Central Banks

Bank of England expected to expand bond buying, but it's wait-and-see on negative rates

Key Points
  • The Bank of England announces its latest monetary policy decision on Thursday, with analysts broadly expecting an expansion of its asset purchase program.
  • Since the start of the pandemic, the BOE has cut rates twice from 0.75% to 0.1% and announced £200 billion ($247.55 billion) of new quantitative easing, bringing its bond-buying program to a total of £645 billion.
A woman wearing a protective face mask crosses the road in front of the Bank of England in what would normally be the morning rush hour in the City of London on March 17th, 2020. The financial district of the UK is unusually quiet after the government requested people to refrain from all but essential travel and activities yesterday.
Jonathan Perugia

The Bank of England is expected to expand its quantitative easing program on Thursday, but economists do not expect negative interest rates to be implemented this time around.

The Bank's latest monetary policy decision comes as the U.K. economy attempts to recover from an unprecedented 25% contraction across March and April as lockdowns forced by the coronavirus pandemic hammered economic activity. Although a modest recovery appears to be underway, economists expect that the central bank has more work to do.

Since the start of the pandemic, the BOE has cut rates twice from 0.75% to 0.1% and announced £200 billion ($247.55 billion) of new quantitative easing, bringing its bond-buying program to a total of £645 billion.

Expanding quantitative easing

When the Bank's Monetary Policy Committee (MPC) pledged to add the most recent £200 billion in March, two policymakers voted to add an additional £100 billion to the Asset Purchase Facility (APF) target.

In a note Monday, ING Developed Markets Economist James Smith pointed out that with the size of the APF now at £598 billion at the last count, the £645 billion would likely be exhausted by July. Smith therefore suggested that the extra £100 billion is now the consensus call for this week.

"That would allow purchases to continue until early September, which may well mean policymakers need to top-up again in August," Smith said.

"That's not ideal, and we suspect we could see a more sizeable — perhaps £150 billion — expansion, allowing purchases to continue until early October."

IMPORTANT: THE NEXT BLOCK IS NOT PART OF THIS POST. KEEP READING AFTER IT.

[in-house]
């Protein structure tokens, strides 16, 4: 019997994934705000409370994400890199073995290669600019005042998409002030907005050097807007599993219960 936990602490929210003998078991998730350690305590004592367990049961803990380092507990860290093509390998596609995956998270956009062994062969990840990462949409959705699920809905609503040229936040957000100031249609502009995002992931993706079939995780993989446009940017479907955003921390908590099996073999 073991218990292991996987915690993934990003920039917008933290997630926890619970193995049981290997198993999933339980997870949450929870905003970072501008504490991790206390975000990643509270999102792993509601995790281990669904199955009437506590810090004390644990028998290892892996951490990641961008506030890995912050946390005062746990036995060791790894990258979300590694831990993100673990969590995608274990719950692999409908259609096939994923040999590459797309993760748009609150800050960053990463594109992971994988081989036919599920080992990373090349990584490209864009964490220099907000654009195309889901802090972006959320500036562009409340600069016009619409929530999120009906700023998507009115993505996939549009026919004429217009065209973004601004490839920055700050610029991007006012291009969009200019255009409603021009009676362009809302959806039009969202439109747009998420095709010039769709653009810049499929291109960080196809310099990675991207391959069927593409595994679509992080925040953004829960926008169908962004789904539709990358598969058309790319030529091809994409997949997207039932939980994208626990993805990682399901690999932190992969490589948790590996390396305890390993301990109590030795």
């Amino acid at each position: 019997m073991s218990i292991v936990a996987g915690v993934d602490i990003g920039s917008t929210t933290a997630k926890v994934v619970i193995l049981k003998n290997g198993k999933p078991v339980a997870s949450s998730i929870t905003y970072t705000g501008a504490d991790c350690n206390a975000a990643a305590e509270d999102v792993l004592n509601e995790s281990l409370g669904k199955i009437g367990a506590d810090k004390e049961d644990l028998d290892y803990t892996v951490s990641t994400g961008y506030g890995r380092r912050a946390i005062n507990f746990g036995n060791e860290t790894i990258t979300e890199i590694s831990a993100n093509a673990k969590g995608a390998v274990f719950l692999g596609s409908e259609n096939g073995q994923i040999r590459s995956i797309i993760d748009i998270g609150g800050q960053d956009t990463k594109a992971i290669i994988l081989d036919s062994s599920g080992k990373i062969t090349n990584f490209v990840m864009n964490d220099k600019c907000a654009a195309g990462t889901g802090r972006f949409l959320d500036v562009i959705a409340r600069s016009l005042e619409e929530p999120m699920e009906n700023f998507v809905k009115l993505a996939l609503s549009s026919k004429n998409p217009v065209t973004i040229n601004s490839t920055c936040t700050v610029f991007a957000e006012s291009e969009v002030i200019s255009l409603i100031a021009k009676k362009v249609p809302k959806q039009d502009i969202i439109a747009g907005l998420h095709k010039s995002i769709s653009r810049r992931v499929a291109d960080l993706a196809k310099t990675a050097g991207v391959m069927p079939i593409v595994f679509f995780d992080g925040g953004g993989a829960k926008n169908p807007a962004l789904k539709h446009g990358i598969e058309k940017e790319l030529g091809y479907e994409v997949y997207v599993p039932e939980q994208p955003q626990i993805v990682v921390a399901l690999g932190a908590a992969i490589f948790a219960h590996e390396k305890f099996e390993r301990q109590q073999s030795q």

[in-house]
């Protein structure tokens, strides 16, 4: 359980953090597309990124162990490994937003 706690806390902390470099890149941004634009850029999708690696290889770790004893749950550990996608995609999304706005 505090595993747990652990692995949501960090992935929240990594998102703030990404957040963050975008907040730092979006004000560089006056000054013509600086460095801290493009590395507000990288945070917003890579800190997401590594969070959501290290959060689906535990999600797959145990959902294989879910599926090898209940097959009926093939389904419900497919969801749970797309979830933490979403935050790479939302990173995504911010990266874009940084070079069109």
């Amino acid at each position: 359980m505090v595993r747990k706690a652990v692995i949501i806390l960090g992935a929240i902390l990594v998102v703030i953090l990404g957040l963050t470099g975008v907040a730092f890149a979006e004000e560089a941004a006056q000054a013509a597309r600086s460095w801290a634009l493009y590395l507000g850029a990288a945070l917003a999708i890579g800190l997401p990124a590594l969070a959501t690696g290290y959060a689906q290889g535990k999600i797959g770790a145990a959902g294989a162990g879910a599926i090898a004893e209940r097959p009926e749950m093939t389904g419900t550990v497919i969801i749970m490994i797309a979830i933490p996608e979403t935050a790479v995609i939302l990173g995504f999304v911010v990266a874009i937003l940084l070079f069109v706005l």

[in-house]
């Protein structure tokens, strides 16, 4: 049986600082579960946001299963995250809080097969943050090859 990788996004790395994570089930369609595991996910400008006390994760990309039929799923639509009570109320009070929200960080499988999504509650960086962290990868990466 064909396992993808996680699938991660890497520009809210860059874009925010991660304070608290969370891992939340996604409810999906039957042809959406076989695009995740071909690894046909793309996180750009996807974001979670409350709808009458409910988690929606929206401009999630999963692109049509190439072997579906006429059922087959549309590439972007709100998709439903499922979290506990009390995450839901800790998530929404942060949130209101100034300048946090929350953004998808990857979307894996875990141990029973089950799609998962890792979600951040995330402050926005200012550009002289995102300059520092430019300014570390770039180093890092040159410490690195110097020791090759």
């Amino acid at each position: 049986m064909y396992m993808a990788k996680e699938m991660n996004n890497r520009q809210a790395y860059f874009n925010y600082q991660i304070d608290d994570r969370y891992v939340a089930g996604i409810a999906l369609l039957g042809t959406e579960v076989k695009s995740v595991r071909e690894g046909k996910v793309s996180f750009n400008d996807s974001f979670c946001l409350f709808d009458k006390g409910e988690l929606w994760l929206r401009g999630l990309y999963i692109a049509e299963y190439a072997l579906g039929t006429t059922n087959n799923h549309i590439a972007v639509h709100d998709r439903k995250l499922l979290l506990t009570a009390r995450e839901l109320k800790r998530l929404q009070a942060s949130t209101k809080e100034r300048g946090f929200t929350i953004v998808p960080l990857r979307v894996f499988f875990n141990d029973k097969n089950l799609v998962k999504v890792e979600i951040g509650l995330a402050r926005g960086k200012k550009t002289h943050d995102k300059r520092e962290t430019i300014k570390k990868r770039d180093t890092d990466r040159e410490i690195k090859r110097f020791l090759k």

Furlough scheme 'masking the fallout'

Paul Dale, chief U.K. economist at Capital Economics, said in a note Monday that the government's furlough scheme is "masking the true fallout" from the crisis, and forecast that unemployment would remain above 5% through 2022 with the effects continuing to linger, meaning the BOE will need to deploy another £350 billion of QE over the next year.

Headline inflation slipped to 0.5% in May from 0.8% a month earlier, and ING expects this inflation gauge to stay between 0-0.5% until the fall, and probably below 1% through to the beginning of 2021.

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The U.K. has avoided the spike in unemployment seen in the U.S. in large part due to the government's furlough scheme, which subsidizes 80% of the wages for employees furloughed as a result of the pandemic. However, there is some concern over what may transpire when this state support is unwound.

Emma Wall, head of investment analysis at Hargreaves Lansdown, told CNBC Wednesday that the BOE is likely planning its strategy for six months in advance, as the U.K. economy is currently supported by "short-term measures" such as the furlough scheme.

"Once that comes to an end, the downward pressures on inflation, the unemployment, the economic situation will be a lot more stark, and so they are really having to be thinking not just about this month, but the coming six months and what needs to be done to support the economy through that transition," she said.

Negative rates 'unlikely' for now

Bank of England Governor Andrew Bailey told a parliamentary committee in late May that the possibility of taking Britain into negative rate territory was under "active review."

Smith does not expect any changes to interest rates this week, but suggested that the minutes from the MPC's meeting will be interesting reading for investors in terms of the Bank's thinking on the subject, and said the appeal of such a policy would be understandable.

Negative rates effectively pay businesses and individuals to borrow money and penalize banks for depositing cash, therefore in theory encouraging them to invest and spend more — actions that help the economy to grow. They are currently in place in the euro zone and Japan, but the U.S. Federal Reserve has so far been vocal in ruling out negative rates for the foreseeable future.

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With U.K. investment underperformance since the Brexit referendum now exacerbated by the Covid-19 crisis, ING expects productivity growth to remain minimal and the neutral rate of interest to fall, meaning the level of benchmark interest rates become "decreasingly stimulative."

However, Smith argued that it was unclear how negative rates would remedy this, given the well-documented difficulties with bank profitability if retail deposit rates are pulled below zero.

"The results of the policy in Europe and Japan also haven't been spectacular, and we know that the main problem over coming months is likely to be credit demand — or a lack of it," Smith said, adding that modest changes in the Bank rate are therefore unlikely to catalyze spending and investment.